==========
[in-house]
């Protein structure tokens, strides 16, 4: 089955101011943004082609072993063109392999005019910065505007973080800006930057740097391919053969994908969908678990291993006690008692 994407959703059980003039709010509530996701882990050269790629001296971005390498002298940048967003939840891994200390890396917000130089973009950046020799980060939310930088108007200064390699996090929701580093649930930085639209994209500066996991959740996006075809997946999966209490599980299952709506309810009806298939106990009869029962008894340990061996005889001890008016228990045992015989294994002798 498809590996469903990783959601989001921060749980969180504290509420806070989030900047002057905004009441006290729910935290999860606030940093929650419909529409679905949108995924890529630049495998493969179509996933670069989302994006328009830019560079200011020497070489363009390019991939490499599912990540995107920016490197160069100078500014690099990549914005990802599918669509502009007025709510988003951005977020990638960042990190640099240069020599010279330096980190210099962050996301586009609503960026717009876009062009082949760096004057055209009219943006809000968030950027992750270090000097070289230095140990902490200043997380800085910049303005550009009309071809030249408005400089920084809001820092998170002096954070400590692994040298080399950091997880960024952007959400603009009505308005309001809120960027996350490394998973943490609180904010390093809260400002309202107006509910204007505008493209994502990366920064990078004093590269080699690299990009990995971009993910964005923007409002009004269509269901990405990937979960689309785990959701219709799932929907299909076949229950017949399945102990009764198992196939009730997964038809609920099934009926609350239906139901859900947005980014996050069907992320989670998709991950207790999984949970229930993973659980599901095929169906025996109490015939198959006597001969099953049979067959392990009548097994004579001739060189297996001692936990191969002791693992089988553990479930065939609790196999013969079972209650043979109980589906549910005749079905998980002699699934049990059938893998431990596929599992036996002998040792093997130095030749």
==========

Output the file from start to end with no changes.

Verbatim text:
[in-house]
């Protein structure tokens, strides 16, 4: 089955101011943004082609072993063109392999005019910065505007973080800006930057740097391919053969994908969908678990291993006690008692 994407959703059980003039709010509530996701882990050269790629001296971005390498002298940048967003939840891994200390890396917000130089973009950046020799980060939310930088108007200064390699996090929701580093649930930085639209994209500066996991959740996006075809997946999966209490599980299952709506309810009806298939106990009869029962008894340990061996005889001890008016228990045992015989294994002798 498809590996469903990783959601989001921060749980969180504290509420806070989030900047002057905004009441006290729910935290999860606030940093929650419909529409679905949108995924890529630049495998493969179509996933670069989302994006328009830019560079200011020497070489363009390019991939490499599912990540995107920016490197160069100078500014690099990549914005990802599918669509502009007025709510988003951005977020990638960042990190640099240069020599010279330096980190210099962050996301586009609503960026717009876009062009082949760096004057055209009219943006809000968030950027992750270090000097070289230095140990902490200043997380800085910049303005550009009309071809030249408005400089920084809001820092998170002096954070400590692994040298080399950091997880960024952007959400603009009505308005309001809120960027996350490394998973943490609180904010390093809260400002309202107006509910204007505008493209994502990366920064990078004093590269080699690299990009990995971009993910964005923007409002009004269509269901990405990937979960689309785990959701219709799932929907299909076949229950017949399945102990009764198992196939009730997964038809609920099934009926609350239906139901859900947005980014996050069907992320989670998709991950207790999984949970229930993973659980599901095929169906025996109490015939198959006597001969099953049979067959392990009548097994004579001739060189297996001692936990191969002791693992089988553990479930065939609790196999013969079972209650043979109980589906549910005749079905998980002699699934049990059938893998431990596929599992036996002998040792093997130095030749």